You have the privilege of using some of the finest audio equipment available. It's highly unlikely that the talented designers of the circuits optimized their performance for Shunyata, Nordost, DH Labs, etc. AC cords. Do yourself, and the readers of your e-mag, a favor and listen to your system with the power cords that the manufacturers used in designing the equipment. I think you will find yourself finally listening to music rather than to the system.

And by the way, Shunyata is not the first to use the braided power-cord design. Kimber used braided conductors in AC cords that they marketed more than a decade ago.

Ken Adams

I have listened to all of my equipment with its stock power cords. Audio Research, for instance, sends along a power cord with its products that it considers to offer very good sound, so it would be poor reviewing methodology to ignore this.

I do think you overlook one important point in your message. While it is the case the electronics manufacturers don't design their products for use with AC cords (or interconnects and speaker cables) from any one company, they do design their equipment to sound its best with good clean AC, and this is what good after-market power cords provide. I don't find that my system sounds better with power cords from, say, Shunyata Research only with "audiophile" recordings. The improvements are not dependent on the recording. If they were, I would mention this....Marc Mickelson


Aurum Acoustics review?

April 17, 2006

To Doug Schneider,

I had heard that you will be doing a review of the complete Aurum Acoustics system. I am currently considering the purchase of the Integris CDP and was wondering if you had any quick impressions of the unit. I understand that you may not even have the system yet, but I had to ask.

Troy Richards

You heard right! I do have the system -- it was brought to my house right after the Montreal Son & Image show -- and I’ll be doing reviews of the various components of it, the Integris CDP, which is a CD player-preamplifier, and the Integris Active 300B speaker system.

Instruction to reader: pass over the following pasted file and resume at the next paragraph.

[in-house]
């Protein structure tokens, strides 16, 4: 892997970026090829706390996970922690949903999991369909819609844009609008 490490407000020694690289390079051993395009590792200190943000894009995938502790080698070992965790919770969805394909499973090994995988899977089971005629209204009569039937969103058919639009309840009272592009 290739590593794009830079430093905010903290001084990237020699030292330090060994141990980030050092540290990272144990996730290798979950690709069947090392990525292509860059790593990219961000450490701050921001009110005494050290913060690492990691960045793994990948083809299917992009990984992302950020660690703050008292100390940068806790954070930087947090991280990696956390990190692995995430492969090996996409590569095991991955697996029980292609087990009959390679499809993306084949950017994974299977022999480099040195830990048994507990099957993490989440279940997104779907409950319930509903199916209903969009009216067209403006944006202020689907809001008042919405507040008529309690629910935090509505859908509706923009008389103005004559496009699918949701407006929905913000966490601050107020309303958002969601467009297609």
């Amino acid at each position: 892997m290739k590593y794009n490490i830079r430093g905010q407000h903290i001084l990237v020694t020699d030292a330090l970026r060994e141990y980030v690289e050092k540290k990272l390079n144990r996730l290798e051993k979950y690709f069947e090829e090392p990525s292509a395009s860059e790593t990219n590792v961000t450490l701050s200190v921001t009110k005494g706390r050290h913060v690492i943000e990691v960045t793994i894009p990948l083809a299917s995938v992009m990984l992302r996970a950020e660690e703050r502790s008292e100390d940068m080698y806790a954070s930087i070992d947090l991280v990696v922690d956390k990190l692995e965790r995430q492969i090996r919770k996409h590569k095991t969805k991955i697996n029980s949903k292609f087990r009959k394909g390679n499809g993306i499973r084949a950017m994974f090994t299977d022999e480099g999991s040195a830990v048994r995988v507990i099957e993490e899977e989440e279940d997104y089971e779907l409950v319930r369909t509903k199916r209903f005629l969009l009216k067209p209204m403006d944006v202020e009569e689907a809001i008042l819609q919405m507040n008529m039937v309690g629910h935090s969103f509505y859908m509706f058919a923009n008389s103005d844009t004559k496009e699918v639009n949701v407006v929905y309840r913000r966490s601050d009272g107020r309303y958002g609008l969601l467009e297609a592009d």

It’s too early to say too much other than that their performance is certainly at a high level. One thing I can point out has to do with the CDP. Most people think of this as a CD player only, or, perhaps, a CD player with some preamplifier functionality. In fact, I did until I got the unit. As well, that’s more or less what you’ll glean from Mike Silverton’s otherwise good review on Ultra Audio. Mike only uses a single source: the Integris CDP straight into his amps, with nothing else connected to the CDP. I now think of the Integris CDP as a full-fledged preamplifier that also happens to be a fine CD player. It’s a well-thought-out front-end component that you can use with your other components. I am in the middle of comparing the CDP’s playback capability to other digital sources connected to the Integris CDP, either through its single-ended or balanced inputs; you can fine-tune the level of each input separately to level-match sources. Therefore, anyone using the CDP will want to exploit its capabilities, using it as the complete front-end and not, say, running it as a CD player only through another company’s preamplifier....Doug Schneider


Sonus Faber review?

April 11, 2006

Editor,

Thank you for the fabulous in-depth review of the Audio Research Reference 3. People like you are a blessing to guys like me. May I ask you, any chance of a Sonus Faber Stradivari Homage, Amati Anniversario or Guarneri Memento review in the near future?